Tax Administration:

Continued Progress Modernizing IRS Depends on Managing Risks

GAO-02-715T: Published: May 14, 2002. Publicly Released: May 14, 2002.

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James R. White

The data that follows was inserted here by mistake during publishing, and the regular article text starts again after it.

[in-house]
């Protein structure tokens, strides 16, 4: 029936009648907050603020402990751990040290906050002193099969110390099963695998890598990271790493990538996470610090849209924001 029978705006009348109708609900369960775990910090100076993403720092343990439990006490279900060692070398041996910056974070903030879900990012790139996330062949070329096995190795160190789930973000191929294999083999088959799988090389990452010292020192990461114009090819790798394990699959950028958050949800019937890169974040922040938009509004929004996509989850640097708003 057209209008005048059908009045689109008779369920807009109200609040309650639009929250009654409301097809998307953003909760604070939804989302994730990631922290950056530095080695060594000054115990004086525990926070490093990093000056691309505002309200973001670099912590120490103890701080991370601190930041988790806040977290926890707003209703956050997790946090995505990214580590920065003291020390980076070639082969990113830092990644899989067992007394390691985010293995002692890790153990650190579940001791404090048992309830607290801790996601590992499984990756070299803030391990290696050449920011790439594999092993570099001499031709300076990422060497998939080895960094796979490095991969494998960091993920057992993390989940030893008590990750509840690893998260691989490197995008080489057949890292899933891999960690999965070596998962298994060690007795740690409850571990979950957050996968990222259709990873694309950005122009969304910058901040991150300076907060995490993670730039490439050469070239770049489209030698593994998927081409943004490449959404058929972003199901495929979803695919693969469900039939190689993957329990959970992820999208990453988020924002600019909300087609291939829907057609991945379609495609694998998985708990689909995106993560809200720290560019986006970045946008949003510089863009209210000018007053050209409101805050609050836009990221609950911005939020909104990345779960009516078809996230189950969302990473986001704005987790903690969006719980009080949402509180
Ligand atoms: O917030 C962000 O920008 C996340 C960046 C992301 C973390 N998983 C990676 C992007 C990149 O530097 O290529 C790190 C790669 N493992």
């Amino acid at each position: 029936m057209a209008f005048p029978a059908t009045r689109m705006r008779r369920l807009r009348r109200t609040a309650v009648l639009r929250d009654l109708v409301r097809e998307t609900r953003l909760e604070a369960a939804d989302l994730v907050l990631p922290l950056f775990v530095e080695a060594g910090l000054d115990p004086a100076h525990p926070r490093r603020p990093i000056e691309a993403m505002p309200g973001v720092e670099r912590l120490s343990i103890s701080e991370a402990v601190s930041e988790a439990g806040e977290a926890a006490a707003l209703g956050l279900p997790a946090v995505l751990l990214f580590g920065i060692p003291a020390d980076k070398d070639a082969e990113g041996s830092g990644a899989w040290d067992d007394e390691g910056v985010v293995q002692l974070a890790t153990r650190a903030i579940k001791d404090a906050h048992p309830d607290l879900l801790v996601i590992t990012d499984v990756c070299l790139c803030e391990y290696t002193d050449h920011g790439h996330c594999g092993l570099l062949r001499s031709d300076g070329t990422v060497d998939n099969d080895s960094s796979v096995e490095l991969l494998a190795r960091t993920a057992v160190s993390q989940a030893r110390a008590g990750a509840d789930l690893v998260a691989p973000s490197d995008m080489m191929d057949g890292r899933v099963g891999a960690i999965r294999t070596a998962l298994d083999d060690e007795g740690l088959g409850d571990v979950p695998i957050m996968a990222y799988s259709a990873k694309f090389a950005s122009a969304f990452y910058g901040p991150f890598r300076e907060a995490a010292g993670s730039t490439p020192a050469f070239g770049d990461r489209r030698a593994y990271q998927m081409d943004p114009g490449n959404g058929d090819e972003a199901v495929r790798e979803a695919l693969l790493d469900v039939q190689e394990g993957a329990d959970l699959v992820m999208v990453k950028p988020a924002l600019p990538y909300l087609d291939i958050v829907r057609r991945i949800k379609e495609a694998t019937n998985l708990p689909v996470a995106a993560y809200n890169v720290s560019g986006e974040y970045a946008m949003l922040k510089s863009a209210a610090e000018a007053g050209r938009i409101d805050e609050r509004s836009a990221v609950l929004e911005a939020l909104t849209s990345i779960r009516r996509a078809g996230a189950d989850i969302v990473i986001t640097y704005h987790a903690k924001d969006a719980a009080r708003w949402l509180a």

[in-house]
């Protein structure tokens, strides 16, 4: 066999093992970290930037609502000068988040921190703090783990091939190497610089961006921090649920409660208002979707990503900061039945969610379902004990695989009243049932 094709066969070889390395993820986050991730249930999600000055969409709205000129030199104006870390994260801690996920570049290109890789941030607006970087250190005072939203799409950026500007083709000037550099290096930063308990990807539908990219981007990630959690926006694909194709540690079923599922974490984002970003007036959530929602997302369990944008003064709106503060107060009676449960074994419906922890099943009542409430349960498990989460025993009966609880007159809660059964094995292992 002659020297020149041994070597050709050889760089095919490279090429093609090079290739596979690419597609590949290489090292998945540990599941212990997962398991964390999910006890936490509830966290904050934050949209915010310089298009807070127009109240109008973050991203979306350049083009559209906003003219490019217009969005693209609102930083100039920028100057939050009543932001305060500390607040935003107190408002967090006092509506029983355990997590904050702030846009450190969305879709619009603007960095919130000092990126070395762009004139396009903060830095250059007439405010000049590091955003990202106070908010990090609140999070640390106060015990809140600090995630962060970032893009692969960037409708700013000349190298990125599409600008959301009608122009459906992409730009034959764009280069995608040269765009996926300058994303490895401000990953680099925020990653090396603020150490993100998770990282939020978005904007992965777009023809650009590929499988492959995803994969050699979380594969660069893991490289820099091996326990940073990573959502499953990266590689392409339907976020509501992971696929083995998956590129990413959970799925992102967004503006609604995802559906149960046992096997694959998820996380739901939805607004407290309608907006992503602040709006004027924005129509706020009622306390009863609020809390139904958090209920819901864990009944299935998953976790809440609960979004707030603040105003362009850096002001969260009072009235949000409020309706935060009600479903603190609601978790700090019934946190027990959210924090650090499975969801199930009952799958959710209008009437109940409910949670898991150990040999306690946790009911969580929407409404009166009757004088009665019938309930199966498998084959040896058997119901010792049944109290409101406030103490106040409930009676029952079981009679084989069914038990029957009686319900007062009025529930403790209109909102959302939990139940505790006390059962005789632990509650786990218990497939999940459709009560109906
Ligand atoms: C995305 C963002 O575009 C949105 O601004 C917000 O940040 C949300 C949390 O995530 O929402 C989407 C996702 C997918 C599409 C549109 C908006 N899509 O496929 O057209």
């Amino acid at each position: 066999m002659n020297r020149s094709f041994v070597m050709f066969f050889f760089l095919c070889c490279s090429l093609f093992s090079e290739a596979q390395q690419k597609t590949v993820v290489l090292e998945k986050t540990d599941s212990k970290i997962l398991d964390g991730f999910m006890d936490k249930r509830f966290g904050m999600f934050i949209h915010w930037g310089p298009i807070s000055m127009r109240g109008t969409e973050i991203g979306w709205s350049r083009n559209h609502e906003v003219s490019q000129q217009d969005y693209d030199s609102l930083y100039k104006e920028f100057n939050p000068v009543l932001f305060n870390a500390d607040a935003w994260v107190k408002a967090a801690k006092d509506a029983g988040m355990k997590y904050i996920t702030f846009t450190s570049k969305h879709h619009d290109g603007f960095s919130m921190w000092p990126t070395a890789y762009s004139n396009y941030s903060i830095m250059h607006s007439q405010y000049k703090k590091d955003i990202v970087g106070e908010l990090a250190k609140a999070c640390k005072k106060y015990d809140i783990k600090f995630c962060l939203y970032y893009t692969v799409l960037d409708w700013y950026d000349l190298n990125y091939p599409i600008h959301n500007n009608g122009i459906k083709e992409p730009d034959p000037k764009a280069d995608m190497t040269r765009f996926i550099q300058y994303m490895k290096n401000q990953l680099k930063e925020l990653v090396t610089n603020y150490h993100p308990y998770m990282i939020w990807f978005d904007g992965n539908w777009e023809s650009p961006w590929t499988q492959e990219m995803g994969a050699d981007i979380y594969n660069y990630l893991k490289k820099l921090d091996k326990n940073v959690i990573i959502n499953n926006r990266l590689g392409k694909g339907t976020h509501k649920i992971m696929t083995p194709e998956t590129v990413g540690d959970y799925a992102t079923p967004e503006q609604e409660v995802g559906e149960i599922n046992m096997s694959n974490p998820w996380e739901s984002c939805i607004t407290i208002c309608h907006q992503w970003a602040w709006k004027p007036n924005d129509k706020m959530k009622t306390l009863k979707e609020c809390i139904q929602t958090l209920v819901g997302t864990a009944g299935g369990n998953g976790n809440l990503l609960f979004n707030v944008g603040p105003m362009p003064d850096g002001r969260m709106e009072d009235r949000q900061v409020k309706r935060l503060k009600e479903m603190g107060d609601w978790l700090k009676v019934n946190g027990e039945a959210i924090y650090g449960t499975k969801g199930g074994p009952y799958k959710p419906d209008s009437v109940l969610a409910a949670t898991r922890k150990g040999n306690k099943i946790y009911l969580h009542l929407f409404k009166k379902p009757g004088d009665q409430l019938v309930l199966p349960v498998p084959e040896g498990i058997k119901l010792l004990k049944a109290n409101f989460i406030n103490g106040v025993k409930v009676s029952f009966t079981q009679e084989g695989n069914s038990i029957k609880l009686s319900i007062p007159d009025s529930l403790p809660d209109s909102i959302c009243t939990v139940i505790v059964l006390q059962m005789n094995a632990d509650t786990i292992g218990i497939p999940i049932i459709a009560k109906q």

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In light of the fourth anniversary of the Internal Revenue Service (IRS) Restructuring and Reform Act of 1998, which established Congress' expectation that IRS modernize to better meet taxpayer needs, GAO gave an overview of IRS's current performance and resources and then assessed the progress that IRS has made modernizing and the risks to continued progress. Overall, IRS has seen increased workload, decreased staffing, and significant changes in the allocation of resources between taxpayer assistance programs and its compliance and collection programs. Between 1995 and 2001, IRS's workload, measured by returns filed, increased by 10 percent while aggregate staffing declined by 14 percent. Over the same time, there was a significant internal reallocation of resources with a disproportionate decline in compliance and collection program staffing to accommodate more emphasis on taxpayer service, such as telephone assistance, and to information systems operation and investment. Electronic filing of returns increased but not enough to reduce paper returns sufficiently to free significant processing resources for use elsewhere. The reallocation of resources shows signs of beginning to produce more accurate service for taxpayers, but the compliance and collection programs have seen large and pervasive declines in performance indicators such as audit rates, collection cases closed, enforcement actions such as liens and levies, and raw productivity.

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